We have been hit by Hurricane Michael. As of 6:39 pm tonight on Monday – just before sending publish, we do not have power at our house in Camilla although we had someone rebuild our water main and we got water last night. With no cellular service AT ALL in Camilla – sometimes we can receive incoming phone calls but Facebook and Twitter are both inaccessible. In order to post this, my husband is driving on the Interstate between Camilla and Albany until we could get service. It is so hard to believe that Verizon is unable to fix cellular service in Camilla but I do know that there are many places damaged.
Kip and I have made a list while it is on our mind of the things that you need to know to keep your family safe. These are the disaster preparedness things to teach our students as well. I hope it helps you to learn from what we've experienced. And again, forgive the chainsaws and background noise, my husband is too busy to clean up the audio right now.
When looking at national news media, it is unbelievable to me that what is happened has faded into a distant memory as we hear stories of people having ongoing problems and what is happening in Florida is even worse. Our home electricity can't be fixed because of the shortage of supplies electricians need to reconnect power to homes.
As of Sunday night, national media outlets were reporting only 120,000 households in Georgia without power. However, the EMC (Electric Membership Cooperatives) were saying that as of Sunday night they had 129K without power – that doesn't include municipalities and Georgia Power at all. I'm not sure where the National Media is getting their numbers, however, we have had previous disasters in South Georgia where the mainstream media underreported and basically ignored what was happening here. I think perhaps that is why there are so many resilient loners down here. There are many difficulties happening that I'm not sure people could fathom and many will be without power much longer.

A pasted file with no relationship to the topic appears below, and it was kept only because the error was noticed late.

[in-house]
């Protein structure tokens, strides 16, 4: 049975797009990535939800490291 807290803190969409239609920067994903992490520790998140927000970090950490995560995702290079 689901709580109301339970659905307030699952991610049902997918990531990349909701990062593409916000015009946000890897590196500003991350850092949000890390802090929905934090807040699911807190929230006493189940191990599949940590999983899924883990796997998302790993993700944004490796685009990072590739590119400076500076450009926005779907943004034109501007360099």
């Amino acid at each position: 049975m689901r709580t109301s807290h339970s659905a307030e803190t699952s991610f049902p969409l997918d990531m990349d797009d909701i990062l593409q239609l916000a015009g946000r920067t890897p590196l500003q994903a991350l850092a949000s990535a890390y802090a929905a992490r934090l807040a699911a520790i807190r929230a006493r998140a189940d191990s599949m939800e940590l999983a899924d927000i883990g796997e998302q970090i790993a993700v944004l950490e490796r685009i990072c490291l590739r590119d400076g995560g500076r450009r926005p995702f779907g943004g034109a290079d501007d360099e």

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- Listen to the show on iTunes or Stitcher
- Stream by clicking here.
- Dynamo Hand Crank Radio – we recommend this newer model that also charges with solar power and has a USB charger. (At $20 we actually just went and bought every one in our family one of these.)
- LED 30 Day Light
- My husband's favorite LED Flashlight that fits in your pocket
- Camping Coffee Pot
- Cast Iron Skillet
- Cast Iron Dutch Oven
- Silicone Gloves
I personally recommend Samaritan's Purse, Salvation Army, and Georgia Baptist Disaster Relief Organizations just because I've seen them active. While I can't speak for Florida, I have worked with many disasters in South Georgia in my lifetime. I recall one organization raising over $2million for the relief of my hometown of Camilla in the year 2000 and only spent $280K to help us and then left. Support organizations with low (or no) overhead (like these) and who will spend all of their money in the affected areas.
I also know of at least one school that was damaged and have reached out to them to see if they have a Gofund me.
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I listened to your Hurricane Michael podcast on my way to school this morning as I normally do. My family experienced Hurricane Katrina in 2005. We live in Southwest Mississippi, and although we did not experience the devastation of the Gulf Coast and New Orleans, we were without power for ten days. Fortunately, we did have water the entire time (I have since found I can make it without power, but water is a different story.) It, too, was a learning experience. Our generator which we bought two days after Katrina is still working, we keep charcoal, propane, and batteries on hand. We always have bottled water for drinking and totes of rainwater for toilets. Take care of yourself. I’ll be praying for everyone.